Heliyon. 2022 Dec 8;8(12):e12035. doi: 10.1016/j.heliyon.2022.e12035. eCollection 2022 Dec.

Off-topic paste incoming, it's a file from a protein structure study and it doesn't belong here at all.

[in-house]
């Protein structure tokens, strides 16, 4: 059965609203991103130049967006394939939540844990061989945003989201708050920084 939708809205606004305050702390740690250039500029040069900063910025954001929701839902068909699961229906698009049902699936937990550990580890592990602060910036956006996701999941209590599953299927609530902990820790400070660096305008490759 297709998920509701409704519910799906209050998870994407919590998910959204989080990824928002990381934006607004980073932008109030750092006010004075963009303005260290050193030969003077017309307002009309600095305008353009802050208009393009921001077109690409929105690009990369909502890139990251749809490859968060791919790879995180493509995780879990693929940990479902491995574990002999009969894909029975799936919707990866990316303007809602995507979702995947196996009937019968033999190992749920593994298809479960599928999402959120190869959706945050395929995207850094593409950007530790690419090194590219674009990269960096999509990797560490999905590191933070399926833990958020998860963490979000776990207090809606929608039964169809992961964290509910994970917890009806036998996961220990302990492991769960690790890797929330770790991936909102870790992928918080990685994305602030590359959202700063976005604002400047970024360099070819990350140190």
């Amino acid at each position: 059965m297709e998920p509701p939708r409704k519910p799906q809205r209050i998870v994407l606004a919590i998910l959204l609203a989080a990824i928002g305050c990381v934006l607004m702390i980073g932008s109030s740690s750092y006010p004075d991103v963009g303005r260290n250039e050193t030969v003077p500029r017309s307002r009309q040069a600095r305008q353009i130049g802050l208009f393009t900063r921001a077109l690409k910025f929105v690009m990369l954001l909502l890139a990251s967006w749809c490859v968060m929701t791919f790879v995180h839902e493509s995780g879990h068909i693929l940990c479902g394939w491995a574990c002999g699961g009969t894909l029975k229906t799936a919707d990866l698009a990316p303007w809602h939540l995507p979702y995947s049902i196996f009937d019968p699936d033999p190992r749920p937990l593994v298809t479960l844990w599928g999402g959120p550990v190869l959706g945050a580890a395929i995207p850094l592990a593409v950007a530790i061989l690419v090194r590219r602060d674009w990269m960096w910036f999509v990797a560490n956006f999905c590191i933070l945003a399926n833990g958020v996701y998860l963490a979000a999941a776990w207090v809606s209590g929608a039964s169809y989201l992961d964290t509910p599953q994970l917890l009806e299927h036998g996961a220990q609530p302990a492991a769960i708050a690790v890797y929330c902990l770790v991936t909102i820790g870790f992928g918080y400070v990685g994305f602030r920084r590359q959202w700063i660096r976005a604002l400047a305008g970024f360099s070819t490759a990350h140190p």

This interdisciplinary study falls within the realm of ethnoscience thanks to its resorting to the scientific methods behind the Micronesian canoe voyaging in search of bioimaging tools for the early prediction of cell fate in response to a therapy. Two distinct indigenous methods for navigation across the ocean were assessed as bridges for correlating (i) the interaction of oceanic swells near atolls with the way microcurrents in the cell culture dish may shape the morphology of cells, and (ii) the spatial arrangement of cultured cells with the canoe voyaging from one island to the next. Both methods effectively predicted the cell fate at early time points in the treatment with superparamagnetic nanoparticles, when the adverse effects were still reversible and not apparent yet at the levels of cell morphology, proliferation rate or confluence. The mattang chart, the most fundamental and theoretical of navigational devices used in the Marshallese seafaring tradition, was used to measure subtle morphological changes occurring in cells due to the treatment. The cells subjected to the treatment were consistently withdrawing their bodies from the areas of intense swell interaction activity on the superimposed mattangs. Given that the cytoskeletal microfilaments defining the features of control cells were largely filling up these areas, this metric proved useful for deducing the course of the treatment at its early stages. The same deduction was proven feasible with the use of a Carolinian navigational technique based on the concept of the etak, in which case the distances traversable between cells in a population subjected to the treatment were divisible to a significantly higher number of etaks than the same distances in the population of control cells. Therefore, treating cells and their nuclei as analogous to Pacific atolls navigable to and fro with the use of imaginary microscopic canoes and the navigational principles native to the Marshall and the Caroline Islands proves as a clever, but also very effective cell fate prediction approach, which various branches of biomedical science could take advantage of. These practical benefits notwithstanding, this conceptual study was performed primarily with a goal to spark the interest in studying these and other ancient ethnoscientific inventions as potential addenda to the broad repertoire of techniques used in biomedical and other sciences to combat some of their greatest challenges.